Ore­gon grieves loss of its nat­u­ral places

Arab Times - - SCIENCE -

DETROIT LAKE, Ore, Sept 24, (AP): Ore­go­ni­ans are griev­ing the loss of some of their most trea­sured nat­u­ral places af­ter wild­fires wiped out camp­grounds, hot springs and wooded re­treats that have been touch­stones for gen­er­a­tions in a state known for its un­spoiled beauty.

The flames that de­stroyed hun­dreds of homes and killed at least nine peo­ple also en­croached on beloved state parks, scorched some of Ore­gon’s best-known hik­ing trails and raged through a whitewater raft­ing hub.

“Na­ture is the icon in Ore­gon. We have this col­lec­tive grief and some of that is (from) grow­ing up here,” said Eden Dawn, an edi­tor at Port­land Monthly mag­a­zine who wrote an es­say about the wild­fires. “We just didn’t have New York City. We didn’t have Hol­ly­wood. We didn’t have these big fancy things, and Port­land wasn’t cool un­til a few years ago.”

The fires da­m­aged one of the na­tion’s last low-el­e­va­tion, old­growth forests, which in­cludes Dou­glas fir trees up to 1,000 years old. A for­est cen­ter built on the ru­ins of an old min­ing town that hosted thou­sands of Ore­gon chil­dren was largely re­duced to ashes.

“My mem­o­ries of grow­ing up are sit­ting in a river and look­ing at the fish go by and spot­ting os­prey around you,” Dawn said. “In this mo­ment, when you’re watch­ing your state and your child­hood burn, it’s ut­ter hope­less­ness. There’s re­ally noth­ing you can do – and that is the feel­ing we’re all feel­ing.”

Detroit Lake, a state park south of Port­land founded in the 1950s, sus­tained dam­age to its camp­ground, and it’s un­clear if the tiny town along its shores will re­build. Cedars Restau­rant & Lounge, a fa­mous stop­ping point for peo­ple trav­el­ing to the high desert of cen­tral Ore­gon or for those re­turn­ing from back­pack­ing in the sur­round­ing wilder­ness, is also gone.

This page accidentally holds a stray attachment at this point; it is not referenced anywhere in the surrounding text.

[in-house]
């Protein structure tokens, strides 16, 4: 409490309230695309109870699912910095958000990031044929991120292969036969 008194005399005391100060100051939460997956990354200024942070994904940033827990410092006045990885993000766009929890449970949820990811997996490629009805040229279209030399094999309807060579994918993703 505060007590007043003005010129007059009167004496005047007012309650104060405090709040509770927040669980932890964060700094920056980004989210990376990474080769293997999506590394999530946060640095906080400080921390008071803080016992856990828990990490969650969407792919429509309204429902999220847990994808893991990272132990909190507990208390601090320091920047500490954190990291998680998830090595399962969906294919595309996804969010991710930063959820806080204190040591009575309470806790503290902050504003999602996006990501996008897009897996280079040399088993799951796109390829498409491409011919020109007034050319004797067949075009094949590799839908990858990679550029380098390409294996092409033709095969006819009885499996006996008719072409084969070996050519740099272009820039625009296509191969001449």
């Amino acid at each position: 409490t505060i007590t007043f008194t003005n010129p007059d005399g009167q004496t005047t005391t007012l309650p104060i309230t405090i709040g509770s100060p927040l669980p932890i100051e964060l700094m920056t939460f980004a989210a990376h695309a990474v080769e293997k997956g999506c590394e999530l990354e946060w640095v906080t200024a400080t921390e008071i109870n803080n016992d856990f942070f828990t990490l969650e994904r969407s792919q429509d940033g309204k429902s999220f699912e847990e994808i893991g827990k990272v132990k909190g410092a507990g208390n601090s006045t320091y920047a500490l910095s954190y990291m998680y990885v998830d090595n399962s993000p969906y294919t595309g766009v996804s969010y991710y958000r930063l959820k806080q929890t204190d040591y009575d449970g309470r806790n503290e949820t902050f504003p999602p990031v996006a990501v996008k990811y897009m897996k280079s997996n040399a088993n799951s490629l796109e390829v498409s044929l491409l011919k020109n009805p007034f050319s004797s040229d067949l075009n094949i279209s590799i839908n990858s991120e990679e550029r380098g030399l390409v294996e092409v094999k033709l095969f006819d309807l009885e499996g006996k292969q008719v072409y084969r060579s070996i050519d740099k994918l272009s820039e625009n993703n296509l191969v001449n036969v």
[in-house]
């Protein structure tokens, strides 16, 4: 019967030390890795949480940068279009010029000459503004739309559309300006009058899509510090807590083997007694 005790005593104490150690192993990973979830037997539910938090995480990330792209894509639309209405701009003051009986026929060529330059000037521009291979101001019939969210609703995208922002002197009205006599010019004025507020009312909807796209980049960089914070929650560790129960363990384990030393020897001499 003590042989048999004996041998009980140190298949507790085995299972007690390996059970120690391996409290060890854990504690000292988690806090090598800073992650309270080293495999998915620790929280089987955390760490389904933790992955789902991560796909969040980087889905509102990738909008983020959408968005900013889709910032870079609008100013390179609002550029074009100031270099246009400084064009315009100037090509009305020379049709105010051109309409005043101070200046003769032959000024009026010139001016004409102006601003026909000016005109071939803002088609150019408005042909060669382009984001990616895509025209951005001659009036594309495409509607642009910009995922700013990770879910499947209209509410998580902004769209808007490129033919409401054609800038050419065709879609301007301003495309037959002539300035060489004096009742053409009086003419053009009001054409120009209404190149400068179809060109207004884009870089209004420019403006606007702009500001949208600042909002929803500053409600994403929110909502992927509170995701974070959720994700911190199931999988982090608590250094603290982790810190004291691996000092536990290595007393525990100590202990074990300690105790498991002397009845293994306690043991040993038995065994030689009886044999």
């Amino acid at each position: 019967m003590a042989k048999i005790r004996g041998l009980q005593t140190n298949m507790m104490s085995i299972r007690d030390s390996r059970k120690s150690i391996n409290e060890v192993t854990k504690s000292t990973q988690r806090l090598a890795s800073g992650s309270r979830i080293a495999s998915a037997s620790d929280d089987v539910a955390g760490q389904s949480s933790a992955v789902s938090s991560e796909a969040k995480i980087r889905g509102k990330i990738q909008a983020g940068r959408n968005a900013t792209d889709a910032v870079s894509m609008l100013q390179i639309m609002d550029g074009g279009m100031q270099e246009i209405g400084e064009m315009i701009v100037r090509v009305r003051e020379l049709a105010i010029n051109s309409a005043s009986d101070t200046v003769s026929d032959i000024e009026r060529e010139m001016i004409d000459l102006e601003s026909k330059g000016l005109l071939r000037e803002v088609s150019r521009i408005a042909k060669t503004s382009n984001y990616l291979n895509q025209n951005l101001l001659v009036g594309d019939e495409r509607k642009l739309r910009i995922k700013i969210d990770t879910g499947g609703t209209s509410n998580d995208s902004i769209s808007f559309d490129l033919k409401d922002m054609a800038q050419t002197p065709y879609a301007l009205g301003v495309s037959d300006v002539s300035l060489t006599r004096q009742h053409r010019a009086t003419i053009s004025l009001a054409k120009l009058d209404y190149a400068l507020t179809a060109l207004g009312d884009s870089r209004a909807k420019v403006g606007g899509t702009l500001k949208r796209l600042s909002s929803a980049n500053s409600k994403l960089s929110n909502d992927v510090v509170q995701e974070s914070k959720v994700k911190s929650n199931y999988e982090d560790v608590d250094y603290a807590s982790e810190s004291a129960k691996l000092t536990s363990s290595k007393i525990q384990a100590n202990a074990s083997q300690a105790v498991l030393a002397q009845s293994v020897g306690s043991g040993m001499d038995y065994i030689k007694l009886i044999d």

“It’s a life full of mem­o­ries and his­tory, gone. We used to ski and boat ev­ery sin­gle day af­ter I got off work all through the sum­mer,” said Sandi El­wood, who was born and raised on Detroit Lake and worked for nearly a decade at the Cedars, from the age of 14. “I learned to swim in that lake all by my­self with no swim­ming in­struc­tor.”

Ore­gon State Parks said Mon­day that 900 acres (364 hectares) within var­i­ous parks had burned. The worst hit was Col­lier Me­mo­rial State Park near Kla­math Falls, which lost 400 acres (162 hectares) of pon­derosa pine and a his­toric cabin.

A string of tiny towns along nearby High­way 22 pro­vided a launch­ing pad for hik­ers ex­plor­ing the old-growth forests and for fish­er­men headed to prime des­ti­na­tions along the North San­tiam River and its trib­u­taries. Those com­mu­ni­ties have been largely re­duced to ashes. Fish­er­man’s Bend, a fa­vorite fish­ing and recre­ation area, is gone too.